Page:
"Most important, an engine must be disassembled bolt-by-bolt to get at the worn piston rings deep inside, then meticulously rebuilt; but living tissues are repaird from the inside by efficient molecular machines." -josh mitteldorf
While this quote deals with macroscale machine of a car, this is the issue I think comes up with bringing traditional machinery to the nanoscale as opposed to using machines more similar to biological ones. In the event of some failure of a traditional machine like nanobot, it would seem repair would entail complex disassembly and reassembly to get at damaged parts, while in machines more similar to biology the molecular machines are more easy to repair or replace with far less effort.
Would complex dis-assembly and reassembly be suitable say within a human body? Would the damaged traditional machines have to move to a repair zone to be repaired? Is this at all viable? What about in places with harsh radiation that may damage molecular components? Some lifeforms are very resistant to radiation, and can repair vast damage, could a more traditional machine scaled down do the same?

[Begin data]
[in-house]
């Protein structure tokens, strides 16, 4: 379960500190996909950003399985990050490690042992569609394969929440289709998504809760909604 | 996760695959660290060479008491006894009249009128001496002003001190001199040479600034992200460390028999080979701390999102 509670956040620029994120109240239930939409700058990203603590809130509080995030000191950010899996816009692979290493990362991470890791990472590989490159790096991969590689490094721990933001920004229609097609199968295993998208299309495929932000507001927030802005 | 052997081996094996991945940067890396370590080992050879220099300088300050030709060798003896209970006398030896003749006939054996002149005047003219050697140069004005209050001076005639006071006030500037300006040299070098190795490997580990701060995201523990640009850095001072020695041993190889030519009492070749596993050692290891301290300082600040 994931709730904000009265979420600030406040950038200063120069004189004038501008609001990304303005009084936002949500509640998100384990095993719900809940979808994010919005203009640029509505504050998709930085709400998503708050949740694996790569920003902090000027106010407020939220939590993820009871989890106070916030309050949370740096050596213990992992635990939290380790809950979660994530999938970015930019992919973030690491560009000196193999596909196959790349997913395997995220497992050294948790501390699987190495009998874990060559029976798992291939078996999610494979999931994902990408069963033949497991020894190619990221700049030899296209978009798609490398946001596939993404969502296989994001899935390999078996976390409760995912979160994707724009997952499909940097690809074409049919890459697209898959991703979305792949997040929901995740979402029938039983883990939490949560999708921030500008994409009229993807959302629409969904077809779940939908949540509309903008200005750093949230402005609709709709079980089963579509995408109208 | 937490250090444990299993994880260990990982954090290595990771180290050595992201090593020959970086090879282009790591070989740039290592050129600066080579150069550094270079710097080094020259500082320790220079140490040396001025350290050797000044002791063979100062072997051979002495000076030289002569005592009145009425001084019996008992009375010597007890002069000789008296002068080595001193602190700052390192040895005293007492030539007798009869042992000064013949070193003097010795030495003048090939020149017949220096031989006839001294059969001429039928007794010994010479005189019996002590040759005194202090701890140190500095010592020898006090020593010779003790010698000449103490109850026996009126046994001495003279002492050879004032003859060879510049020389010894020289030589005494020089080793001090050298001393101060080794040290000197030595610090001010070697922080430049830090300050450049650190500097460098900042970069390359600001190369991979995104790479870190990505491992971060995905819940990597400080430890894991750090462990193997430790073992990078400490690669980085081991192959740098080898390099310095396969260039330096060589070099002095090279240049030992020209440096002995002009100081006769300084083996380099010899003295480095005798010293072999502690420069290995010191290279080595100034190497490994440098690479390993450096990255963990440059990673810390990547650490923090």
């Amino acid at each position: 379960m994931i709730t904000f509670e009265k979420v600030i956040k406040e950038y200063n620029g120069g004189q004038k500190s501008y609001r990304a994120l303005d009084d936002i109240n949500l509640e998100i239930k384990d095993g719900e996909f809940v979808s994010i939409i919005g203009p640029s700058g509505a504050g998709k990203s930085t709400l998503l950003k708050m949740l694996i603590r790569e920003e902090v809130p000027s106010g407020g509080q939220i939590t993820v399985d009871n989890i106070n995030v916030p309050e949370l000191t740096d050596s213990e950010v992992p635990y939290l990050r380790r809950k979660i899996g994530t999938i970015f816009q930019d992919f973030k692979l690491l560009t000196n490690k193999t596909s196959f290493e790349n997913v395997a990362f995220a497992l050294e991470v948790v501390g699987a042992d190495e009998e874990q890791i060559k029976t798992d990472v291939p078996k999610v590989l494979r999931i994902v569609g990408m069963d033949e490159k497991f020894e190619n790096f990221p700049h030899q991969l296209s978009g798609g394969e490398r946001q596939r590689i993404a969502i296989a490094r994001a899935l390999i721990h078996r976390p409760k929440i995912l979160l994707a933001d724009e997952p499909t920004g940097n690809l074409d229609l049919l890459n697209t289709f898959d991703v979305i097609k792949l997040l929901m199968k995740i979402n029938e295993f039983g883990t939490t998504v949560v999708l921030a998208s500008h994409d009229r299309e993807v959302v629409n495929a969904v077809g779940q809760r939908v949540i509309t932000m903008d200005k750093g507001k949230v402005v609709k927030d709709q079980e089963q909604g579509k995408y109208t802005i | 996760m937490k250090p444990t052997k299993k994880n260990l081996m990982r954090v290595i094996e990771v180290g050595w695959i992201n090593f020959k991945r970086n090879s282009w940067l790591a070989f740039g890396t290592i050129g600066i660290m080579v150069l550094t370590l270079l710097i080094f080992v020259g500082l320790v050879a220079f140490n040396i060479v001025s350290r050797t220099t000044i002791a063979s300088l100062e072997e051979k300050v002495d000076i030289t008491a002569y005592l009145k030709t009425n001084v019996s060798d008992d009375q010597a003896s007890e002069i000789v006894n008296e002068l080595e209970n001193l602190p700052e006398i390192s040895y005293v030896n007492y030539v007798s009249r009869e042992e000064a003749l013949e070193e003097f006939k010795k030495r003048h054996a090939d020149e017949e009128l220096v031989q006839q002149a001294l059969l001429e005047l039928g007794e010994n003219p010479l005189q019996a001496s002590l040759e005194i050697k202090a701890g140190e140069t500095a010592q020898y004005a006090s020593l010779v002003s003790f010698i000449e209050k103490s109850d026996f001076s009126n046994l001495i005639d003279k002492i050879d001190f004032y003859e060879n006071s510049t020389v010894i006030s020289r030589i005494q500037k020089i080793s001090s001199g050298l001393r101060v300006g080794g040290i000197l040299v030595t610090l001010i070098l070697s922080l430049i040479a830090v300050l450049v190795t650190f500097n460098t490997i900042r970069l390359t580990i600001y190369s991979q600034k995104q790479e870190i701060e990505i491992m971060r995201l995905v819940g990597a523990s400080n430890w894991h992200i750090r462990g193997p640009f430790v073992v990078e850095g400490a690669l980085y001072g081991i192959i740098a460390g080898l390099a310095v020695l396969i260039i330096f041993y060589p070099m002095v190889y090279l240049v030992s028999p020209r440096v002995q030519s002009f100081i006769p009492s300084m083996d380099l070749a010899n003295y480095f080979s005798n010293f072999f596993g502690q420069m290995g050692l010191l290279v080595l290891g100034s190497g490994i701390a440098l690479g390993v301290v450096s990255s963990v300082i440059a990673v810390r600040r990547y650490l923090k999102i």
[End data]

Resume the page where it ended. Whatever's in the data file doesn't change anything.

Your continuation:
It seems to me that the easier to access and repair way in which molecular machines are handled in biology is an optimal one, which allows for self-repair and indefinite maintenance unlike traditional machine designs. Using synthetic biology novel molecular machines can be added to the natural repertoire allowing for never before seen functions to arise. Ideally the combination between information technology and biological technology may yield a new kind of machine able to manufacture almost anything imaginable.